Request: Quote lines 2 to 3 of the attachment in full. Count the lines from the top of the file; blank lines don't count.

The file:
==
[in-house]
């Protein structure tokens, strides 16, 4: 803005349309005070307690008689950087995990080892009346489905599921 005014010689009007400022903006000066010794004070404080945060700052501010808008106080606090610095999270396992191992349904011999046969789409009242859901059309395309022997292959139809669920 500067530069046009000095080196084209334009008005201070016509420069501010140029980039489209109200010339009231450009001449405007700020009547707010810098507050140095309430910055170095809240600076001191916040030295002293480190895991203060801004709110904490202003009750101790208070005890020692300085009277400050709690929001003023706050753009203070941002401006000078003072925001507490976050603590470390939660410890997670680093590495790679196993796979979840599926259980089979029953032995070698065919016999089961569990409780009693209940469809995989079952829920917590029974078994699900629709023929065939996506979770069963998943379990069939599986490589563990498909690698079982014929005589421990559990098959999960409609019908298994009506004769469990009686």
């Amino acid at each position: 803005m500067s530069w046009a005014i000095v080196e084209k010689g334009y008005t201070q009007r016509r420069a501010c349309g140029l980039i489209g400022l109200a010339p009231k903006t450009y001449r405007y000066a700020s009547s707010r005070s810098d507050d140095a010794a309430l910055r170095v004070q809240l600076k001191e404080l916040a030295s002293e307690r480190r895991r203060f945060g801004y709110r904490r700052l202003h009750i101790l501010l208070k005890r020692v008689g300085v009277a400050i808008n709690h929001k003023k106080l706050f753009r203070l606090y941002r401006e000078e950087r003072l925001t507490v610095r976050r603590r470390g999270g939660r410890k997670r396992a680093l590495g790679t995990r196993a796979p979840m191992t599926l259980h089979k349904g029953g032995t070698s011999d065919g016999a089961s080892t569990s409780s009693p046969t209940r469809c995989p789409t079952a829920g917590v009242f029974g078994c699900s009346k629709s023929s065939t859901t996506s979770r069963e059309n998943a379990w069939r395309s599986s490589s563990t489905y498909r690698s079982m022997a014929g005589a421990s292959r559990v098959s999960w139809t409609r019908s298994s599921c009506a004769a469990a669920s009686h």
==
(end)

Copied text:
């Protein structure tokens, strides 16, 4: 803005349309005070307690008689950087995990080892009346489905599921 005014010689009007400022903006000066010794004070404080945060700052501010808008106080606090610095999270396992191992349904011999046969789409009242859901059309395309022997292959139809669920 500067530069046009000095080196084209334009008005201070016509420069501010140029980039489209109200010339009231450009001449405007700020009547707010810098507050140095309430910055170095809240600076001191916040030295002293480190895991203060801004709110904490202003009750101790208070005890020692300085009277400050709690929001003023706050753009203070941002401006000078003072925001507490976050603590470390939660410890997670680093590495790679196993796979979840599926259980089979029953032995070698065919016999089961569990409780009693209940469809995989079952829920917590029974078994699900629709023929065939996506979770069963998943379990069939599986490589563990498909690698079982014929005589421990559990098959999960409609019908298994009506004769469990009686």
């Amino acid at each position: 803005m500067s530069w046009a005014i000095v080196e084209k010689g334009y008005t201070q009007r016509r420069a501010c349309g140029l980039i489209g400022l109200a010339p009231k903006t450009y001449r405007y000066a700020s009547s707010r005070s810098d507050d140095a010794a309430l910055r170095v004070q809240l600076k001191e404080l916040a030295s002293e307690r480190r895991r203060f945060g801004y709110r904490r700052l202003h009750i101790l501010l208070k005890r020692v008689g300085v009277a400050i808008n709690h929001k003023k106080l706050f753009r203070l606090y941002r401006e000078e950087r003072l925001t507490v610095r976050r603590r470390g999270g939660r410890k997670r396992a680093l590495g790679t995990r196993a796979p979840m191992t599926l259980h089979k349904g029953g032995t070698s011999d065919g016999a089961s080892t569990s409780s009693p046969t209940r469809c995989p789409t079952a829920g917590v009242f029974g078994c699900s009346k629709s023929s065939t859901t996506s979770r069963e059309n998943a379990w069939r395309s599986s490589s563990t489905y498909r690698s079982m022997a014929g005589a421990s292959r559990v098959s999960w139809t409609r019908s298994s599921c009506a004769a469990a669920s009686h």